What are the environmental challenges for Jordan?

What are the environmental challenges for Jordan?

The Middle East, like much of the world, is getting hotter, the already hot and dry climate is changing rapidly and it’s raining less.  People can live without a lot of things, but no one can live without water. In terms of environmental issues, Jordan is one of the poorest in the world when it comes to water and climate change is making things worse. It’s a landlocked country with a small opening to the Red Sea, and a country that gets low rainfall. Other environmental challenges that the country is tracking includes the disappearing waters of the Dead Sea, and viable solutions to waste management.

Many people in Jordan have left rural areas and headed to the cities, Amman, though it’s much cooler, is growing in population and has received huge numbers of refugees from almost every war in the Middle East. For example, during the 2011 Syrian Civil War, the country accepted more than 1,000,000 Syrian refugees. It is getting less water and more people at the same time, so the government started digging for water in aquifers pools of underground water.  An aquifer is an underground layer of water-bearing permeable rock, rock fractures or unconsolidated materials of gravel, sand, or silt. Other solutions include treating wastewater so it can be used again, thinking about big projects to remove salt from seawater and pump it to the cities are options being explored, but require take money and energy.

The Dead Sea, one of the most famous lakes which lies in between Palestine and Jordan, is drying out. The water level drops by one meter every year, because the Jordan River that once poured into it is almost gone, used up by different countries competing for its water. Now, the sea water evaporates because of the heat and as no new water comes in. A possible solution is the Red Sea-Dead Sea Water Conveyance Project. Alongside desalination and gaining access to unusually deep aquifers, the Read-Dead project, as it is commonly known, is hailed as a “perpetual” solution to water supply in Jordan. The program has the ambitious goal of connecting the landlocked Dead Sea with the Red Sea, the large body of water separating Asia from Africa.

Jordan is well aware of its problems with water, Jordan will need a new source of water before its groundwater runs out and it’s a race against time. There still have the time to act but in in few years we will be beyond the recovery rate. UNICEF is working closely with the Ministry of Water and Irrigation, and key stakeholders, interventions to support policies and strategies that improve the water supply and sanitation infrastructure in cities, schools, refugee camps and at community and household levels. These include sscaling up alternative water technologies, including water saving and reuse, and engaging children as agents of change on water conservation, in communities and through school. UNICEFF are also building and operating cost-effective and sustainable water and wastewater networks in Azraq and Za’atari refugee camps, improving both the quality of the water supply and its equitable distribution and improving the lives of over 100,000 refugee children and their families.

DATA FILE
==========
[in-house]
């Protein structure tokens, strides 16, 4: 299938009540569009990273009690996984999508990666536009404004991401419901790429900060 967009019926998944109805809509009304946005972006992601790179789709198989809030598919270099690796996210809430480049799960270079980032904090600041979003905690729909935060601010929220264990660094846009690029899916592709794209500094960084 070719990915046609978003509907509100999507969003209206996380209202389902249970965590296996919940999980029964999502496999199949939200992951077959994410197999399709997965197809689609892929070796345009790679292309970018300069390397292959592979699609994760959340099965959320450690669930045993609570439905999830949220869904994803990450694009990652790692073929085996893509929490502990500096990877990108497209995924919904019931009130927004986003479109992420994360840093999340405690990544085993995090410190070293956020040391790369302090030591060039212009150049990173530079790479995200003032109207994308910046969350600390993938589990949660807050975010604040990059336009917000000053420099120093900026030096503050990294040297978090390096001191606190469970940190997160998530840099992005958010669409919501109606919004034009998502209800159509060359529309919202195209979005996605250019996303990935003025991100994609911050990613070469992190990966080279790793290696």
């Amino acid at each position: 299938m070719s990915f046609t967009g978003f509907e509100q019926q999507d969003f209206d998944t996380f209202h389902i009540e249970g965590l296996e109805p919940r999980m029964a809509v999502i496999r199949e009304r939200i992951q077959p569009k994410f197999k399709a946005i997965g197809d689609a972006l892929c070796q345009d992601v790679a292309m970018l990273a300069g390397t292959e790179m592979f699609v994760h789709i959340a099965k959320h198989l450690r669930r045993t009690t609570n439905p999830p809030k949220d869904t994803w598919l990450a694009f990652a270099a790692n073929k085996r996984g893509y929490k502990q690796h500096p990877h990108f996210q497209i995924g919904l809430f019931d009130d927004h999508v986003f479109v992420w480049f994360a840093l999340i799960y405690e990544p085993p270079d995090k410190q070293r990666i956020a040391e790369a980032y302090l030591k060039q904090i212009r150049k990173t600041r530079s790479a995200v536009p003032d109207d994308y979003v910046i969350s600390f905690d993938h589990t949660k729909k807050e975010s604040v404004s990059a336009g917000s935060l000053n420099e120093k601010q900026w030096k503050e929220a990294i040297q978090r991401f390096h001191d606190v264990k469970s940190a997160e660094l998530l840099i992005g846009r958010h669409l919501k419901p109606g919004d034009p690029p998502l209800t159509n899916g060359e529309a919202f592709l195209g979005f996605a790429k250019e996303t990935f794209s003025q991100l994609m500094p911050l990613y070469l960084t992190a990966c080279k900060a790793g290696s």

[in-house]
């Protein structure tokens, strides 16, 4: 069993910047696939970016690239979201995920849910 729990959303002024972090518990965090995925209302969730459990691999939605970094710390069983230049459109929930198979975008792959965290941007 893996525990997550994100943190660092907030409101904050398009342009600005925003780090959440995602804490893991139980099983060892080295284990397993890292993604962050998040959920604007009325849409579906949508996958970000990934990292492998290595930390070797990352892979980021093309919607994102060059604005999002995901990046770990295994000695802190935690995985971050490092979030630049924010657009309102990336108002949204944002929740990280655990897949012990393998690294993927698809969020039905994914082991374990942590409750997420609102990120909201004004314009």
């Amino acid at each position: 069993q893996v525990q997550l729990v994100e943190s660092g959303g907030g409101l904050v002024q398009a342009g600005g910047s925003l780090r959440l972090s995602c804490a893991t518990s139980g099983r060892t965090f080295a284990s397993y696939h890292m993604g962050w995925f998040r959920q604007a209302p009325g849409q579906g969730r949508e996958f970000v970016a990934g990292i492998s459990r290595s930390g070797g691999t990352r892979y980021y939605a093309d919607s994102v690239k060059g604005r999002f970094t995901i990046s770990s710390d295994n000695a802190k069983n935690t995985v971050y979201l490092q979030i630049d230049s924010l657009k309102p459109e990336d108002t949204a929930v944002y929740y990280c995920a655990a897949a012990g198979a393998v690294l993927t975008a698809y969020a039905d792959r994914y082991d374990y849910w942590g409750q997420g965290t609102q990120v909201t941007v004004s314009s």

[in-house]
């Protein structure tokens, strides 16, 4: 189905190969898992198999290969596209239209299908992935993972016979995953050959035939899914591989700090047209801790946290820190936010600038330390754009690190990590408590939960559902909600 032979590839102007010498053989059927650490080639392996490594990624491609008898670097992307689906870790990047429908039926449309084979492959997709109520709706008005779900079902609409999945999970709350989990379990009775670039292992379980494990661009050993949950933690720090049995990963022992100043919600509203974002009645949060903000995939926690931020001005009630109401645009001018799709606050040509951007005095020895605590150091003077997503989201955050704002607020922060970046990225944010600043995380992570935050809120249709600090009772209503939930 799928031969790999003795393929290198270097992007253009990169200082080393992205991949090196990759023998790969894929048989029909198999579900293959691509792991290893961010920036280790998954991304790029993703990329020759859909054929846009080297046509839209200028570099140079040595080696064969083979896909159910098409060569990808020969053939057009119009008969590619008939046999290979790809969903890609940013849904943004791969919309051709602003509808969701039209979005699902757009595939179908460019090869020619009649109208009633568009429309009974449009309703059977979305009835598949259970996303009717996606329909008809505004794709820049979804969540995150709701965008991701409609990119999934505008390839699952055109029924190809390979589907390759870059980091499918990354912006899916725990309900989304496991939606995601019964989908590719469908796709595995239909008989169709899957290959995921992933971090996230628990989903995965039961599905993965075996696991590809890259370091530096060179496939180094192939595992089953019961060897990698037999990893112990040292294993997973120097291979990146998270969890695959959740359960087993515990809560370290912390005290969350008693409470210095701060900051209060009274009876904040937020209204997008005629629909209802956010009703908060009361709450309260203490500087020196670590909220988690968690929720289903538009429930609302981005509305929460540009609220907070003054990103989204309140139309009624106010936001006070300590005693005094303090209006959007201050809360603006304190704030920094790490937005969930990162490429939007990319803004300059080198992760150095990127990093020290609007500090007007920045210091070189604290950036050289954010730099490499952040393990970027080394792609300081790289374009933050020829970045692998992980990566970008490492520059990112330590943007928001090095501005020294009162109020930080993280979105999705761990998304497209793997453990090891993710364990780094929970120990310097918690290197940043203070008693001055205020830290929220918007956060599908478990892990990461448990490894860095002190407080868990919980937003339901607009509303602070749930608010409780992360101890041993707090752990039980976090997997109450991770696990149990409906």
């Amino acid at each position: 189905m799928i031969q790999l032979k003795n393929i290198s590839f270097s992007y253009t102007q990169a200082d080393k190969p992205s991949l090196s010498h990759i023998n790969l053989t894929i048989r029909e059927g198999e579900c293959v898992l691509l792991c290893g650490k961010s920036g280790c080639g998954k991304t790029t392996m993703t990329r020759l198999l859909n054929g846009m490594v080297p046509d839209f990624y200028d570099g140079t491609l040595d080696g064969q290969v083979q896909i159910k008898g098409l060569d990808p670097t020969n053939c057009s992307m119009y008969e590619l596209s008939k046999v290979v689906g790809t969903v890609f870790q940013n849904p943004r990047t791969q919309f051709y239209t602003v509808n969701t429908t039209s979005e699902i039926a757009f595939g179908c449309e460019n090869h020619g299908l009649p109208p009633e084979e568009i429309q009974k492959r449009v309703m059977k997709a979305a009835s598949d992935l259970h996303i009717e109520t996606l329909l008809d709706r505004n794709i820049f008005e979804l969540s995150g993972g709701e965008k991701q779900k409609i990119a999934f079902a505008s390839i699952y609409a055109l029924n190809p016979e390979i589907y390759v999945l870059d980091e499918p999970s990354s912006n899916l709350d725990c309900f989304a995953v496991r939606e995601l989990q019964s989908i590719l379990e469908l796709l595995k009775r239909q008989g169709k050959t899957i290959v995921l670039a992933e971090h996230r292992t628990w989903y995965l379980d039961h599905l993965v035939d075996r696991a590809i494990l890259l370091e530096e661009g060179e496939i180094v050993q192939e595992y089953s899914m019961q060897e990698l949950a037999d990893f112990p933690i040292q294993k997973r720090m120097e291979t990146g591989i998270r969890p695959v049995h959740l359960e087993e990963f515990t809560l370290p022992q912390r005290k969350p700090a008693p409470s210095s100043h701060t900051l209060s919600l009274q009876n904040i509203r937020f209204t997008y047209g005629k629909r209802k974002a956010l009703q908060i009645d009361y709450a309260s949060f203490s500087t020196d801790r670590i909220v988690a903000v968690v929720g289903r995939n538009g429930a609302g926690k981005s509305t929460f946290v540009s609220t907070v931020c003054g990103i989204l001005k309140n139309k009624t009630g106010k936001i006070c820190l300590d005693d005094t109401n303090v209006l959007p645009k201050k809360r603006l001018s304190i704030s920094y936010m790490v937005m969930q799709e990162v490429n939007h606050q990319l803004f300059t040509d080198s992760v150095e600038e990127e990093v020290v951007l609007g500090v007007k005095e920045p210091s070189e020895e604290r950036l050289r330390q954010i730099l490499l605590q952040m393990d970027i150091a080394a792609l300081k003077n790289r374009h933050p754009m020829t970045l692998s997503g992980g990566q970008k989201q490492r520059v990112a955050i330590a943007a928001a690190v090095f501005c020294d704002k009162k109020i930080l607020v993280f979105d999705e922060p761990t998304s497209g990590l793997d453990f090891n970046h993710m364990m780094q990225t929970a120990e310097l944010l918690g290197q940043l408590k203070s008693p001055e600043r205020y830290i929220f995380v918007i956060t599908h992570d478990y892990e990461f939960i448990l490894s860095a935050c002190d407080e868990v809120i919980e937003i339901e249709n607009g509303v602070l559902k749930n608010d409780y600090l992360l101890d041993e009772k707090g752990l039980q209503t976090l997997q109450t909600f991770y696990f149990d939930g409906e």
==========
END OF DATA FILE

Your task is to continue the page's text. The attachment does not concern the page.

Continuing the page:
Despite these effort’s, the fact of the matter is that there needs to be a global consensus to challenge climate change, and negate the affects Jordan will face in the future. Temperatures in the region have risen by 1.5 degrees Celsius, according to an analysis of data from the last century, marking the Middle East and North Africa as the region facing the gravest climate disaster in the world. According to a recent article by Econ Mena, currently there is no specific legal framework or national strategy for solid waste management in Jordan, which is seriously hampering efforts to resolve waste management situation. Municipalities, in other words, districts, do not have enough funds to setup modern waste collection infrastructure, recycling facilities, waste disposal systems and waste energy and plants. Source-segregation is not practiced in the country and mixed waste is collected and dumped without any treatment.

Recycling, both formal and informal, is at early stages due to lack of trained manpower and modern machinery. Amman accounts for almost half of the total solid waste generated in Jordan. The Greater Amman Municipality has the duty to collect, transport, and dispose the waste to Al Ghabawi landfill site which is considered to be the largest landfill in Jordan serving Amman and 10 other major cities. In the coastal city of Aqaba, a private company collects and transports the waste to the landfill operated by common services council. There are 21 working landfill sites in Jordan, out of which 7 are closed landfill sites.

Whilst big projects and investments are needed, on a personal level, next time you are going to throw a container away, ask yourself, can I find another use for this? Can I turn this into something else? When going to the shops, take a bag with you for your shopping. At I-Dare, we have been working on a Solid Waste Management campaign. The aim is to sensitize people towards adopting eco-friendly behaviors in their everyday life. We want to raise awareness of the issues on actions that are bad for the environment and promote positive change in the way that we deal with solid waste. You can read more about our initiative here.

Meriame

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